Planes, cars help S.C. move $30.9B in exports BMW, Boeing push 2015 exports up by 4.2 percent

BMW automobile shipments from the Columbus Street Terminal in Charleston helped South Carolina set a record with $30.9 billion in exports in 2015.

South Carolina set another record in 2015 with $30.9 billion in exports by both sea and air, with BMW automobiles accounting for nearly one-third of all goods sent to foreign countries.

Last year’s total is 4.2 percent higher than in 2014 and is the sixth consecutive year of export growth for the State Ports Authority, according to data from the U.S. Department of Commerce.

“South Carolina companies continue to produce top-quality products, and the world is taking notice,” Bobby Hitt, the state’s Commerce Secretary, said in a statement. “Looking ahead, the continued growth and development of our international trade footprint is critical as we seek to keep our state and its economy moving forward.”

The BMW plant in Greer was the state’s top exporter, sending $9.8 billion worth of vehicles to other countries. That is a 7.8 percent increase over 2014 totals and keeps South Carolina at the nation’s top spot for exports of completed passenger vehicles.

“In addition to being the largest U.S. automotive exporter, our South Carolina plant has also become the largest facility in BMW’s global production network,” Manfred Erlacher, president and CEO of BMW Manufacturing, said last week. “These achievements are significant and clearly reinforce BMW’s ongoing commitment to the U.S.”

South Carolina also led the nation in the export of tires, accounting for more than 28 percent of the country’s tire export market.

Boeing Co., which makes its 787 Dreamliner commercial airplane in North Charleston, had more than $4 billion in export sales, giving South Carolina about 12 percent of the U.S. market share. Aircraft exports represented a 176 percent increase over 2014 totals.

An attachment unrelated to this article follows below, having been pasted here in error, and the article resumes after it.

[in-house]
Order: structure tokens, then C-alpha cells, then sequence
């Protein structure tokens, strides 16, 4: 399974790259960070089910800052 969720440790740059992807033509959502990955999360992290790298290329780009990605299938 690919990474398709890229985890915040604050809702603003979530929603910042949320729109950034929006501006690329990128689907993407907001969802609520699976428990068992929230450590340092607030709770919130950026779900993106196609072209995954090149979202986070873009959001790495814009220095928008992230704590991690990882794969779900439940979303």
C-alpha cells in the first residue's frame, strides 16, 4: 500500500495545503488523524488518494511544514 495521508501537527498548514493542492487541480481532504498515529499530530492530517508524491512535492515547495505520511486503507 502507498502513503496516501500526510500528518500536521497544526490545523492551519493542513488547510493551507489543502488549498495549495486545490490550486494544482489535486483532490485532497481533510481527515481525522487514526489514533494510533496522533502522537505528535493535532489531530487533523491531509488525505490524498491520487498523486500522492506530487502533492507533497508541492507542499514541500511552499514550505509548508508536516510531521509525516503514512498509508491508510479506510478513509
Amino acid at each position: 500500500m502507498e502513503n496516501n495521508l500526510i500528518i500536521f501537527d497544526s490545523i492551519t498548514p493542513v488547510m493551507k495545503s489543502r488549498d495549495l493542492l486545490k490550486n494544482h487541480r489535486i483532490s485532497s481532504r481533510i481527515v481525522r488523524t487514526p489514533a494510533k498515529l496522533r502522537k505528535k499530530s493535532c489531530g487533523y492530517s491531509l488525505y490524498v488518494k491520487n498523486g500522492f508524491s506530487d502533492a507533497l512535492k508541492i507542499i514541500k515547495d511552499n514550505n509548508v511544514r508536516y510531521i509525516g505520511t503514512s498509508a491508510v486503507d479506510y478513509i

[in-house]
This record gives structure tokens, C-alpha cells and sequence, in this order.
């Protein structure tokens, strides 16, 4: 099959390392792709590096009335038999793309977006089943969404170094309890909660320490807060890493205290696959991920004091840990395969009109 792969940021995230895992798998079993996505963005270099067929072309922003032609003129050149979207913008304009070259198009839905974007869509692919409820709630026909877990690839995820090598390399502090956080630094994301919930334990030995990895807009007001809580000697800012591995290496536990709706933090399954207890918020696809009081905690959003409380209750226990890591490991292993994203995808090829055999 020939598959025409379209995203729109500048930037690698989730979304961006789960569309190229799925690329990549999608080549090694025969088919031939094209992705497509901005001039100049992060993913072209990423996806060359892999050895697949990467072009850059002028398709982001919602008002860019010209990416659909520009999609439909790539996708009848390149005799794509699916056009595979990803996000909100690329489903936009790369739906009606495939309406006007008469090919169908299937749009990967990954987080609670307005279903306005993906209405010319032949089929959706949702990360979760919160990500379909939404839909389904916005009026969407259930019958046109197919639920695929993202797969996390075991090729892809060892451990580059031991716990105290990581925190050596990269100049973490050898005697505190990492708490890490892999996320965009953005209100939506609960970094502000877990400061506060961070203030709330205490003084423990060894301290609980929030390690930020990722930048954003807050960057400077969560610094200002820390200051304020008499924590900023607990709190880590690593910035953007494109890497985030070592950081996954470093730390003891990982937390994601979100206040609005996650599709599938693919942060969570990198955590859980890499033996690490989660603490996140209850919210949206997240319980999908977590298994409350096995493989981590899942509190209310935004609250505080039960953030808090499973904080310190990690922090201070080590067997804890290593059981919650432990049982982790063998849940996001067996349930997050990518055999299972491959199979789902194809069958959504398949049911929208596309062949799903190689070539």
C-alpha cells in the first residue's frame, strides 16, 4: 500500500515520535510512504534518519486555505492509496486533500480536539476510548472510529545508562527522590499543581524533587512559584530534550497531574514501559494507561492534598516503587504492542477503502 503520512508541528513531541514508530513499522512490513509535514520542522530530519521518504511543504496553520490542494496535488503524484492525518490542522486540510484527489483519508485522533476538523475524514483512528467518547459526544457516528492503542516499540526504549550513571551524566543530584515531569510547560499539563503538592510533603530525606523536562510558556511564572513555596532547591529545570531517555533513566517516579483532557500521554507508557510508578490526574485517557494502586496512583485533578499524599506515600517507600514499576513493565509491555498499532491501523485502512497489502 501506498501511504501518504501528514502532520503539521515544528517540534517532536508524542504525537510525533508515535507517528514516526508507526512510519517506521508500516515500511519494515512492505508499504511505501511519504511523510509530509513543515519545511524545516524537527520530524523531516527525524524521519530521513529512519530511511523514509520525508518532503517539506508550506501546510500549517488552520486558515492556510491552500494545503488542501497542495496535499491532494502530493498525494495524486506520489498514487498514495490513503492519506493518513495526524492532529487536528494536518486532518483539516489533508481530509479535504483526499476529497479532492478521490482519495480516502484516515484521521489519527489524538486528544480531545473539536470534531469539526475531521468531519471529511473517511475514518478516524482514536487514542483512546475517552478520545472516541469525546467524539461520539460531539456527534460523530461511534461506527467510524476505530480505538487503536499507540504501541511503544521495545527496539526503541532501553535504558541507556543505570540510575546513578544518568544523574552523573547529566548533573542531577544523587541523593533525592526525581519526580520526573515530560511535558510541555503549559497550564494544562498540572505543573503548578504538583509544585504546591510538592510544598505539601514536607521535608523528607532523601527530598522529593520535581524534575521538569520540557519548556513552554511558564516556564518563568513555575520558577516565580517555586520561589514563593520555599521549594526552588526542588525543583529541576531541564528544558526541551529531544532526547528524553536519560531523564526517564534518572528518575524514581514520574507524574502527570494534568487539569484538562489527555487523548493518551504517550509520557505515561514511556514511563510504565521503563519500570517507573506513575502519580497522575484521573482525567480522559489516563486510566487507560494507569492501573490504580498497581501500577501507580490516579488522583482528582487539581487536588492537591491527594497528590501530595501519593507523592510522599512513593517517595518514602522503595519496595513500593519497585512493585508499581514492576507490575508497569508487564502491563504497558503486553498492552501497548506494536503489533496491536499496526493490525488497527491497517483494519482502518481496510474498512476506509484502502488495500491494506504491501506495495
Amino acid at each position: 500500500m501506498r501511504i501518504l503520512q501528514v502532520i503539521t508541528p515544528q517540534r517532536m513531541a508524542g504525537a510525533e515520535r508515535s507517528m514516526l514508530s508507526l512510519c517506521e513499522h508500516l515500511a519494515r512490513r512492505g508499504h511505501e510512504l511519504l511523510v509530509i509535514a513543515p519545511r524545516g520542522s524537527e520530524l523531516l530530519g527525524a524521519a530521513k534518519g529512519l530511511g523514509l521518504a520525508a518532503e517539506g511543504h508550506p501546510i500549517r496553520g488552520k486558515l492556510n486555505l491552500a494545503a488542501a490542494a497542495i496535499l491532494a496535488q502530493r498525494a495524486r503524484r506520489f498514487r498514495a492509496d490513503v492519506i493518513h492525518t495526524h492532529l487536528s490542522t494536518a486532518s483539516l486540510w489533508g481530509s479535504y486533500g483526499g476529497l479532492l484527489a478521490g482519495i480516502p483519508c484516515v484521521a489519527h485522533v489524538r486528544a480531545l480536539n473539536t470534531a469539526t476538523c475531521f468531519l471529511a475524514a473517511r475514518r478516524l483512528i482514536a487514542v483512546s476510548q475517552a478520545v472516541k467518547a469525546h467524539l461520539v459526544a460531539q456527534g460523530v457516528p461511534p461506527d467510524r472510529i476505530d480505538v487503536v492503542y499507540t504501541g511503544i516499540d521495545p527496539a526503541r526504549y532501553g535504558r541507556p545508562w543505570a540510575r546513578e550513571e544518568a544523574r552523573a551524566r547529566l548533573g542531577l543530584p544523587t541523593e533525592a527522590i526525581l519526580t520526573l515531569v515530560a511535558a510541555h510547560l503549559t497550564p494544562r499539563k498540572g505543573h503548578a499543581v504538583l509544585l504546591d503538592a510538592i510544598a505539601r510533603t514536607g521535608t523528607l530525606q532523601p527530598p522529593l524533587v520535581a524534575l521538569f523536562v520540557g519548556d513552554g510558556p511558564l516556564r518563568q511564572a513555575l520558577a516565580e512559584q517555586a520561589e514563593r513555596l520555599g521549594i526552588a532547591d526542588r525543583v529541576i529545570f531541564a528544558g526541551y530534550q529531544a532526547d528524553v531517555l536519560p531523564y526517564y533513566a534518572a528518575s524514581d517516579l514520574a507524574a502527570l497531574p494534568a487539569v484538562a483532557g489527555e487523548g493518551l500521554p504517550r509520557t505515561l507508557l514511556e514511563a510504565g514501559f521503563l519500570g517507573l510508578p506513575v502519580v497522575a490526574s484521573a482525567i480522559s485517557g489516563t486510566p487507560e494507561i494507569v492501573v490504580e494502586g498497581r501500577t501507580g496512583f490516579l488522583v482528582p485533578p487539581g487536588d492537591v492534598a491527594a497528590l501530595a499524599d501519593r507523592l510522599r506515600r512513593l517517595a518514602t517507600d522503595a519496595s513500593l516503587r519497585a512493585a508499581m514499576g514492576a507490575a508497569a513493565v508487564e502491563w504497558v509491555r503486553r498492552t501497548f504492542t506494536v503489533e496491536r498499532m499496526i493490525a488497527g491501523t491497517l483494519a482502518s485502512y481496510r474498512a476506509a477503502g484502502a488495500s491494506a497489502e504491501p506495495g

China remained South Carolina’s top export partner, with more than $4.4 billion in goods shipped to that country. Germany, Canada, the United Kingdom and Mexico rounded out the top five.

South Carolina’s year-over-year increase led all Southeastern states and was the fifth-biggest increase nationwide.

Jim Newsome, president and CEO of the SPA, said exports are a key reason the Port of Charleston is growing faster than the national average for seaports. A project to deepen Charleston Harbor to 52 feet to accommodate large cargo ships traveling through an expanded Panama Canal will allow for more growth, he said.

“Our harbor deepening project ... will further support the handling of heavy export cargo and, combined with other planned improvements to our terminals and infrastructure, (the authority) is well-poised to meet the needs of our state’s exporters,” Newsome said in a statement.

The harbor deepening is expected to be completed by 2020, in time for the opening of a new container terminal at the former Navy base in North Charleston.

Reach David Wren at 843-937-5550 or on Twitter at @David_Wren_